This year, at the Centre for Literacy in Primary Education we are launching our Reflecting Realities project. This is a ground breaking survey and will be the first UK survey of ethnic representation in children’s literature. The project is funded by the Arts Council and we are aiming to publish the results of the survey in July. We want to make this an annual survey which will provide a meaningful benchmark to help all stakeholders to invest in and improve the extent and quality of representation in our children’s literature. Alongside, and complementary to, our work our colleagues at Book Trust are publishing a research project focusing on the number of children’s titles created by authors and illustrators of colour in the UK in recent years.
At CLPE we talk a lot to teachers about choosing books for their classrooms. We talk about how important it is to have a range of quality children’s literature in your classroom. Literature that is multi-layered—capable of being read at different levels, books where language is used in lively, inventive ways and books by skilful and experienced children's writers and illustrators. We also talk about how important it is that the literature in classrooms and schools reflects the realities of the world in which our children live. This is because the power of the books in schools and homes goes far beyond the teaching of reading. What children see, hear and read shapes their sense of self and of others. As my colleague Farrah Serroukh says: “To find a fragment of yourself in the pages of a book is a profound and powerful experience. It holds a mirror up to your existence and reassuringly suggests that you are not alone. Conversely, when the page offers insights that are beyond the reader’s personal experience it expands the membrane that is the bubble of your world and provides the opportunity to reflect on differences as well as the common threads of humanity that connect us”.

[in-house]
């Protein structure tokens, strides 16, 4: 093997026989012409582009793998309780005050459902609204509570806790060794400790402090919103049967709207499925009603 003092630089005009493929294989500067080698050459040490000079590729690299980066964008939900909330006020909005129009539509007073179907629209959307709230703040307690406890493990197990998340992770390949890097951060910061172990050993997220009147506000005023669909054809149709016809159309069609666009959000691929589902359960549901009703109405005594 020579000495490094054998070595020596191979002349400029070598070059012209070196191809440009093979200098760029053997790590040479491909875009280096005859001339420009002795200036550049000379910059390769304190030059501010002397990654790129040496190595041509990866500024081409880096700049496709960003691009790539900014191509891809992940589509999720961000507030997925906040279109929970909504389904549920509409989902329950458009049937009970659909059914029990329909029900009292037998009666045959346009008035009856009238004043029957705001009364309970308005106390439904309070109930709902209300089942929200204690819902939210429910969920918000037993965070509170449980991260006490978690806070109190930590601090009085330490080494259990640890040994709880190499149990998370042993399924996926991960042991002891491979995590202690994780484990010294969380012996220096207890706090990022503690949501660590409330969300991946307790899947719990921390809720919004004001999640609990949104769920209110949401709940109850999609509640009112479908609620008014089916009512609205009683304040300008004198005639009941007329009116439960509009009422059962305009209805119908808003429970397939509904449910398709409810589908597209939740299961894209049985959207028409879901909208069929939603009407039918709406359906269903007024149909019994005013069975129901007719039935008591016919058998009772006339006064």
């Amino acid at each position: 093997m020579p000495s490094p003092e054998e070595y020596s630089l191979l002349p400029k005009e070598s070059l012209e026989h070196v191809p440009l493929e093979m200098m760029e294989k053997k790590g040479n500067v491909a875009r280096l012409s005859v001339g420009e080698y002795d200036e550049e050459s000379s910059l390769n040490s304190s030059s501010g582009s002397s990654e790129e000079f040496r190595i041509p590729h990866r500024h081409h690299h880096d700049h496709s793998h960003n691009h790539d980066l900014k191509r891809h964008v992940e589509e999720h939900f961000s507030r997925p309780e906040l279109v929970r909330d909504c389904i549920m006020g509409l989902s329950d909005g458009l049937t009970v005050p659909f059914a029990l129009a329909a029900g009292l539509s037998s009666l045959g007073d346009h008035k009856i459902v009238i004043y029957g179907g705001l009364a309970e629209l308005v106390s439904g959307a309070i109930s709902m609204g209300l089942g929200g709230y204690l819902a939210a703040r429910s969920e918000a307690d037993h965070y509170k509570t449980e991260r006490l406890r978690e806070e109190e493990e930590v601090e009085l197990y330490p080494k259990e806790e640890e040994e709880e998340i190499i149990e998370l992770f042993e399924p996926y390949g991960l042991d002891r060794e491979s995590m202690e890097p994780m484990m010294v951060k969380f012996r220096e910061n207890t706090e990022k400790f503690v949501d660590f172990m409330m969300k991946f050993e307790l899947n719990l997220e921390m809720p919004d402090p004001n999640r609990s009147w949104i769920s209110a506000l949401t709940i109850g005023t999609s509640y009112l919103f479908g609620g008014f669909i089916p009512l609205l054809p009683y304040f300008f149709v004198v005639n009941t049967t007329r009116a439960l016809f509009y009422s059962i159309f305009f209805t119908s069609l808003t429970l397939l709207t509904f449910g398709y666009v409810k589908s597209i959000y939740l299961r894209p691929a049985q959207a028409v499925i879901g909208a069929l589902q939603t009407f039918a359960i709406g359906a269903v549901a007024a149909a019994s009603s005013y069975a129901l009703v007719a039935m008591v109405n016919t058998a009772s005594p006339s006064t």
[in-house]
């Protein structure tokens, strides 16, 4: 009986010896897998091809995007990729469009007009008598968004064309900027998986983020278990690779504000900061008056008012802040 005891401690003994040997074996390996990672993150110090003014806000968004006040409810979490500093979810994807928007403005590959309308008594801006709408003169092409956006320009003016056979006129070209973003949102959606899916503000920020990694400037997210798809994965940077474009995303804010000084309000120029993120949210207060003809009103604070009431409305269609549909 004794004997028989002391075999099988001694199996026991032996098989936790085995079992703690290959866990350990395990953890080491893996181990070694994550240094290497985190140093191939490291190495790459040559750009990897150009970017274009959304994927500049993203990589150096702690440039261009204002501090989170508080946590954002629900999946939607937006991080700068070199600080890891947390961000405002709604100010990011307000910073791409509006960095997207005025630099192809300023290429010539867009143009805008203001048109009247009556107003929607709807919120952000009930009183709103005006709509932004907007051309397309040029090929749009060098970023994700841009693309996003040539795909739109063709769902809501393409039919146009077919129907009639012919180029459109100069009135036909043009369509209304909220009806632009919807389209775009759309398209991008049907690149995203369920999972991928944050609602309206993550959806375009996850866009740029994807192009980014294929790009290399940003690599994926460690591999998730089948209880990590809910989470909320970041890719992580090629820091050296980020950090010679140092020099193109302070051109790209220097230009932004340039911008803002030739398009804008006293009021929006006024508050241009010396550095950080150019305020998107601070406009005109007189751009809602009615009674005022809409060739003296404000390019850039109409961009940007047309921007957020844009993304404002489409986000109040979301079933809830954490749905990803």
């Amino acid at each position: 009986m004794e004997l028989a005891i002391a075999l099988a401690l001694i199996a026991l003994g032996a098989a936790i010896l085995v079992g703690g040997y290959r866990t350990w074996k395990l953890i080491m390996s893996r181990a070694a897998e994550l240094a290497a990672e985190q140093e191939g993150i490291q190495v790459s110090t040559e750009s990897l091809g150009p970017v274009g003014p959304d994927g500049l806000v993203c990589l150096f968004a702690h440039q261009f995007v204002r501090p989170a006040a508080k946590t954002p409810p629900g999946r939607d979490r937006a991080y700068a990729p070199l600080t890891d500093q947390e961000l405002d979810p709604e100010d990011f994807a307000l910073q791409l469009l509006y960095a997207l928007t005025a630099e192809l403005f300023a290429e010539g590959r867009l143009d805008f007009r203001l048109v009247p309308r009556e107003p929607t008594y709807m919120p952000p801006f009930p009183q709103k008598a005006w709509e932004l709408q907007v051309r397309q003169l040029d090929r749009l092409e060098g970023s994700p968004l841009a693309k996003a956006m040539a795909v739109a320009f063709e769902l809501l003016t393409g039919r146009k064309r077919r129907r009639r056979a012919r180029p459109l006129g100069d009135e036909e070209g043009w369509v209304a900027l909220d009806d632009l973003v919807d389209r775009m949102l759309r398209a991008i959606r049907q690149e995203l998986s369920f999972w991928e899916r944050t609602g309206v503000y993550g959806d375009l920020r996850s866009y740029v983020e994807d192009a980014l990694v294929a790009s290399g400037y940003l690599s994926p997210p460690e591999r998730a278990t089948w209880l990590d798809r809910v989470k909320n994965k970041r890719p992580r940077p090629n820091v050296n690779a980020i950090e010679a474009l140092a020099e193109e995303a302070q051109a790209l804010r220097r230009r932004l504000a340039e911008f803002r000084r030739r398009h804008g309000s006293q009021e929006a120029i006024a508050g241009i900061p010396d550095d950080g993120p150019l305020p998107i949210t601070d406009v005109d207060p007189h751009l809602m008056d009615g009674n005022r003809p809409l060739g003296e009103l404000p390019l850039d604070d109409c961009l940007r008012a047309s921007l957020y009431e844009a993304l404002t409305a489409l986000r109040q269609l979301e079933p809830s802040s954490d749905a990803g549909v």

We spend a great deal of our year reading, discussing and choosing the books that we put on our lists and courses and that underpin our work with schools. We choose from everything that is currently in print in the UK. We aren’t tied to particular publishers or artists and we look at the full age range of books published for three to 12-year-olds. So we have thousands and thousands of books to choose from. And yet, it feels to us that our conversations are always the same when we are trying to ensure that we have a range and balance of books that reflect the population of children in our schools and indeed in our world. We struggle to make sure that we have enough books where representation is meaningfully and sensitively portrayed and we find it very hard to have sufficient numbers of books on our lists which feature the range of backgrounds of children in our nation’s schools.
In America, the Co-operative Children’s Book Center, University of Wisconsin-Madison has been undertaking a yearly survey of representation for more than 30 years. They report annual figures to show the true representation of minorities in children’s literature. It is an important piece of work that helps to ensure that the issue is kept at the forefront of people’s minds and the conversation continues. We have no such figures in the UK so, whilst we know that we struggle to find representative books at CLPE, we also don’t have any concrete statistics to support our assertions—or any way of tracking improvements. The industry has shown a lot of goodwill in wanting to redress the balance and we want the survey to support this. There is a strong moral, ethical and financial case for wider representation in children’s books. Engaging books make for more engaged readers and so reflecting the realities of your readership and offering a gateway to worlds beyond our own, makes sense for all.
Full details about the research, the steering group and the publication of our survey are available on our website.
Louise Johns-Shepherd is chief executive of the Centre for Literacy in Primary Education (CLPE).
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